The company is also deep into negotiations with around a dozen other financial institutions.
The news is important because Standard Treasury is setting out to do nothing less than revolutionize banking technology — and it very well could do that.
On the surface, Standard Treasury offers banks a simple menu of application programming interfaces (APIs) that allow other companies to seamlessly tap into their services. But scratch the surface on that and the APIs become portals to the very essence of what it means to be a bank — and that puts Standard Treasury in the position of usurping all banking technology. At least in theory.
“This is a long vision,” said Zachary Townsend , one of the founders of Standard Treasury and a former Stripe employee.
Standard is starting with a launch point similar to Stripe’s. Stripe provided APIs for payments for startup companies. Standard is similarly providing APIs to startup companies, but this time to allow them to pipe into banking services. Townsend described this as a “wrapper” around banks which can be used by the technology companies to build interfaces into the banks, thereby making for themselves a better banking experience.
“Banks have a brick-and-mortar business,” Townsend said. “But they really should be more of a trusted data source, like Salesforce. They should have a variety of technology distributors.”
Standard Treasury plans to facilitate that by making each bank into a kind of Salesforce.
Readers of this blog know well how disdainful we find closed technology protocols, which is why Standard should be welcomed as a new IT player. To be sure, its attempt to usurp the existing banking technology paradigm is not for the fainthearted. This is not lost on the Standard Treasury founders.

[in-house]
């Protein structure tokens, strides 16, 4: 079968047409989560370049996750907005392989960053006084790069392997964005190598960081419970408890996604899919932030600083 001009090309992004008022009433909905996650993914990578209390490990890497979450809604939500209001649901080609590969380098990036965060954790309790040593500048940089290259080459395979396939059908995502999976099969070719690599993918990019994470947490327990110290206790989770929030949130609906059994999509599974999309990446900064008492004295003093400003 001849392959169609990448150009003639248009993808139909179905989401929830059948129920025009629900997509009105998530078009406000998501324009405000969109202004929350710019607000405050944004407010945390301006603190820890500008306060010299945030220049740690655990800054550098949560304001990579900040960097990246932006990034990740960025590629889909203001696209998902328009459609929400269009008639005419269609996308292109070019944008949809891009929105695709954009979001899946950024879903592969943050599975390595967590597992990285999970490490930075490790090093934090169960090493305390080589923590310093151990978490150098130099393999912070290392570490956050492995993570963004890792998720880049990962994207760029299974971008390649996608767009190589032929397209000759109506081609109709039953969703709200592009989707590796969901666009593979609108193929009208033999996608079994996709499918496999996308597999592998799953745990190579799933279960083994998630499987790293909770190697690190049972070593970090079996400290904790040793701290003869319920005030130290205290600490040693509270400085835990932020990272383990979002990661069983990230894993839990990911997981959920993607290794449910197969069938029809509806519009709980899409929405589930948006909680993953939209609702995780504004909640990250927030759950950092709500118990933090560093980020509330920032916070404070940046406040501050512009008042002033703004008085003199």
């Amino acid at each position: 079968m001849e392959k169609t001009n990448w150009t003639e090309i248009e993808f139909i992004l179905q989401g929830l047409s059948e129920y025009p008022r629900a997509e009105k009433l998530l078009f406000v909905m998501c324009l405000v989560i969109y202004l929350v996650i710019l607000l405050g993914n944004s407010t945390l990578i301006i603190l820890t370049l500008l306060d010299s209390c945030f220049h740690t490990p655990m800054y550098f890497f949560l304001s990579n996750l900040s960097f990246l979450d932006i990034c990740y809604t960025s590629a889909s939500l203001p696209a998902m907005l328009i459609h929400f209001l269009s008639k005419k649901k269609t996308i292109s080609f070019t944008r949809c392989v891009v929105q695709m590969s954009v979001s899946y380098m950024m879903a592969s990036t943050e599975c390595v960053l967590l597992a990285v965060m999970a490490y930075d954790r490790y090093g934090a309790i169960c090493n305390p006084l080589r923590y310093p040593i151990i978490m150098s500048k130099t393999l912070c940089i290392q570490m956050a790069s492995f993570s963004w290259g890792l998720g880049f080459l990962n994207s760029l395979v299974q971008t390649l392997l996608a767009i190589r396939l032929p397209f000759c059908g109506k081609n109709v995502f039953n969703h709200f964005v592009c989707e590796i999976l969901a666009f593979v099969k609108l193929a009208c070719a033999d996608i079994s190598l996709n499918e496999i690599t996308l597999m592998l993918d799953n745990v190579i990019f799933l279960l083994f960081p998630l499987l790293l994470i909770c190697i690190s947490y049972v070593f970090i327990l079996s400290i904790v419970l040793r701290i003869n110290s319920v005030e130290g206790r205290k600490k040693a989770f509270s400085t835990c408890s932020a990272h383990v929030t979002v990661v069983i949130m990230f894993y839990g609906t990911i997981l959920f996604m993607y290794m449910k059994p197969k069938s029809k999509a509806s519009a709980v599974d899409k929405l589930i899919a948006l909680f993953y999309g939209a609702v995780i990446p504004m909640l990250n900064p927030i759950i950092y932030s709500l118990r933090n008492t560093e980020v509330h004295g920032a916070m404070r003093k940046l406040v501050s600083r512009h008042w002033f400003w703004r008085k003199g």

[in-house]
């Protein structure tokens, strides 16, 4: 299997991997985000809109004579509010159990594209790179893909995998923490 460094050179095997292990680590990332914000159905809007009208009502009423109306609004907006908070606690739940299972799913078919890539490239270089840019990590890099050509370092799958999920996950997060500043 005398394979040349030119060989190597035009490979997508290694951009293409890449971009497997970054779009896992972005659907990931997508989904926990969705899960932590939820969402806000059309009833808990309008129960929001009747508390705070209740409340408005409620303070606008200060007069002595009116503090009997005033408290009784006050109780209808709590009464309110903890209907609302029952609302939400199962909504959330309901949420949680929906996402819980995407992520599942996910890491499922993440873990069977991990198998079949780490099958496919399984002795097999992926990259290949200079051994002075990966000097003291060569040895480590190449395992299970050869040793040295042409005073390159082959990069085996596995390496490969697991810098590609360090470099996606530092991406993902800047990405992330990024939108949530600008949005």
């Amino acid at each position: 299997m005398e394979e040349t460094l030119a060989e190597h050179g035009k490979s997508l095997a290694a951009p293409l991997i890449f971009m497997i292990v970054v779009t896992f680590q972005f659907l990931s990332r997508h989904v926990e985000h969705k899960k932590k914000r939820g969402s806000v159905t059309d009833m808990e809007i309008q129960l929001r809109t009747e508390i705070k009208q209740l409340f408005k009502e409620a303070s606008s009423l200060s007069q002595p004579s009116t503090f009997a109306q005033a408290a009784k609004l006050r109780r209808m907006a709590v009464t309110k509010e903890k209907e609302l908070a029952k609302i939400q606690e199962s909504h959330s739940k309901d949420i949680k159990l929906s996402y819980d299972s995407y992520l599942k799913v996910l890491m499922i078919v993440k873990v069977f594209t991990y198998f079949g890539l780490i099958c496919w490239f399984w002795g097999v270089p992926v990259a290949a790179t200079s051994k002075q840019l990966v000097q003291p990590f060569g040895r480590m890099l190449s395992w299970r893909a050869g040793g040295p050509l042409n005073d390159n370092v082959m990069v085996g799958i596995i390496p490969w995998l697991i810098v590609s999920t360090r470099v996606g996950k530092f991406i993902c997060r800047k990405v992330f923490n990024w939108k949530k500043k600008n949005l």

“Someone has to fight the fight,” said Daniel Kimerling, the other Standard Treasury co-founder and former COO of Giftly.
Standard’s strategy is to take on this endeavor one “beautifully documented, developer-focused” API at a time. Notably, the company is pricing its software-as-a-service not by user, but with flat rates to encourage usage and align its interests with its customers (i.e. the more people use good technology, the better, rather than, the more people use good technology, the more it costs the bank).
The current menu of RESTful APIs includes:
- ACCEPT: flat-fee ACH acceptance
- SEND: flat-fee ACH remittance
- EXCHANGE: foreign currency quoting and execution
- ACCOUNT: bank and brokerage account creation and deletion
- STATUS: account balances, inter-account transfers, and more
This would be a noteworthy list — if we were discussing anything but banking. A full slate of banking APIs no doubt much longer — much longer — but Standard’s founders say they will come. And they sound convincing.Like This Post